New Jersey, the most-populous state to legalize online gambling, said casinos took in $8.37 million in the first six weeks of play in a debut marked by technical glitches and payment problems.
Borgata Hotel Casino & Spa, owned by Boyd Gaming Corp. (BYD:US) and MGM Resorts International (MGM:US), and Caesars Entertainment Corp. (CZR:US) led with $3.75 million and $2.38 million respectively, the Division of Gaming Enforcement said today on its website.
Casino operators haven’t fully rolled out their marketing efforts or mobile services, according to Robert Shore, an analyst with Union Gaming Group in Las Vegas. Would-be gamblers faced challenges signing up because of software problems, and some banks refused to allow credit cards for online play.
“I wouldn’t extrapolate too much from these numbers,” Shore said in an interview.
New Jersey became the third state to allow gambling online when betting started Nov. 21. To help existing casinos, where revenue has fallen for seven years, the state required online operators to locate their computer hardware in an Atlantic City property. The research firm H2 Gambling Capital predicts U.S. Internet betting could become a $7.4 billion business by 2017.
The New Jersey betting total reflects results through year-end. About 126,000 accounts were opened through Dec. 31, with the number now at about 150,000, officials said. Play is limited to people over 21 who are in the state.
“Online and land-based poker revenue at Borgata was up more than 40 percent from our land-based play in December 2012,” Keith Smith, Boyd’s president and chief executive officer, said in a statement. “Clearly, online gaming is complementary to our land-based business, not competitive.”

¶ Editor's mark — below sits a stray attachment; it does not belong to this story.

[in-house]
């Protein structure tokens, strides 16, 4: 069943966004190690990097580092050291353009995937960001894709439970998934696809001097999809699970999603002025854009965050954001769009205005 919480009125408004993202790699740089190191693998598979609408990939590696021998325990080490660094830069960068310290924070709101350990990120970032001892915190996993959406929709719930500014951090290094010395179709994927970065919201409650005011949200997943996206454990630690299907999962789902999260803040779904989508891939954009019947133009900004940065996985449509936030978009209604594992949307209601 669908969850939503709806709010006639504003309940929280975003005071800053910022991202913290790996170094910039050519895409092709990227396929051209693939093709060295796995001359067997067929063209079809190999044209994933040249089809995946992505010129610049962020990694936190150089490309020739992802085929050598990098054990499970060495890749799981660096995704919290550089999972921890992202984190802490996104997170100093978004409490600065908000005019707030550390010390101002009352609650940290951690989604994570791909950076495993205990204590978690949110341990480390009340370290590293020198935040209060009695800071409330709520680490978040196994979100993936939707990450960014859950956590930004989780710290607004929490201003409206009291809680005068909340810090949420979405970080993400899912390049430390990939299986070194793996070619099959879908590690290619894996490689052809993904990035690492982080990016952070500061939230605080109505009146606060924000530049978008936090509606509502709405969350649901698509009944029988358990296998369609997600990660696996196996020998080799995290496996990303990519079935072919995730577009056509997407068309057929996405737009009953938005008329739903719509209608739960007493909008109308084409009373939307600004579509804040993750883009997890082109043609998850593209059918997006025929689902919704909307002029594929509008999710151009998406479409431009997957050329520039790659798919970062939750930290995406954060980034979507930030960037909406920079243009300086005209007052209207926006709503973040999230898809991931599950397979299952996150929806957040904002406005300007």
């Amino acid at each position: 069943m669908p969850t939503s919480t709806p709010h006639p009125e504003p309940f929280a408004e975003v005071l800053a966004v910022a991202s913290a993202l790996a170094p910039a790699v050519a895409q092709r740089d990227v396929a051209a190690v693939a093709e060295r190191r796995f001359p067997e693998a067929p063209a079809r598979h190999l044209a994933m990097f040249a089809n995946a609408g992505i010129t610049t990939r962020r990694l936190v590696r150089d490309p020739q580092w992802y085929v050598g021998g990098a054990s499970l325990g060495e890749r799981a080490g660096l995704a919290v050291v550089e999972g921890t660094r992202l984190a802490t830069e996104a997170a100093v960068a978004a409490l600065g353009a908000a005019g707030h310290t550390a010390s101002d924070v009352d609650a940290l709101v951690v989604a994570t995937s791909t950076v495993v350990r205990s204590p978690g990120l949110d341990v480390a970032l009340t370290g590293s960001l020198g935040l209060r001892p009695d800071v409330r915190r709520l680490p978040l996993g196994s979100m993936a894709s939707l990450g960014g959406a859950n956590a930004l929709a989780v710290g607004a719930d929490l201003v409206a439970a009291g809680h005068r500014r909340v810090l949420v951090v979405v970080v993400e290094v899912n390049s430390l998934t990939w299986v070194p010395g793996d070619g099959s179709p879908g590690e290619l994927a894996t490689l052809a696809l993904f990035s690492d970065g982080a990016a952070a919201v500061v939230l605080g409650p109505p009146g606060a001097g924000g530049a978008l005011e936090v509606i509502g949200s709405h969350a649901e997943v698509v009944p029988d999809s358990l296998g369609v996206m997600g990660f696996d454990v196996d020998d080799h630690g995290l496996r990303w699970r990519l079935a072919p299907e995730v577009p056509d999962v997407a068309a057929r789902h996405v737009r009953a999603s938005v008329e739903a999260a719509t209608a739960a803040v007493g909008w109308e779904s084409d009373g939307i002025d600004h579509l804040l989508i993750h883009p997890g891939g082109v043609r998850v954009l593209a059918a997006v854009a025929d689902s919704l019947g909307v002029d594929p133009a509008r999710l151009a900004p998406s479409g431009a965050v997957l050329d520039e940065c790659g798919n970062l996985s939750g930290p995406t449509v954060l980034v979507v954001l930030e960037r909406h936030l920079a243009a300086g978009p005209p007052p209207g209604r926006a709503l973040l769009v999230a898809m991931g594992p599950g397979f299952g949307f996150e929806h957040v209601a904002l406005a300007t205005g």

In March, Governor Chris Christie forecast $1.2 billion in online revenue for the operators this fiscal year and $180 million in tax collections. That compares with a Bloomberg Industries estimate of $425 million in revenue for New Jersey in calendar 2014, or 83 percent of the U.S. total.
Nevada, which limited its online betting to poker, will begin breaking out results once there are three operators, according to Michael Lawton, senior research analyst for the Nevada Gaming Control Board. Presently Station Casinos Inc.’s Ultimate Poker and Caesars operate in the state.
Delaware will release online gambling statistics in a few days, according to Vernon Kirk, director of the state lottery, which supervises the betting. The state has about 4,300 registered accounts that have generated $10.3 million in total wagers, not revenue, he said. Delaware began accepting online bets Oct. 31.
Eight New Jersey casinos are licensed to offer online betting, according to the state. Casinos have partnered with online gambling providers. Borgata operates in a joint venture with Gibraltar-based Bwin.Party Digital Entertainment Plc (BPTY), while Caesars has partnered with 888 Holdings Plc (888), also based in Gibraltar.
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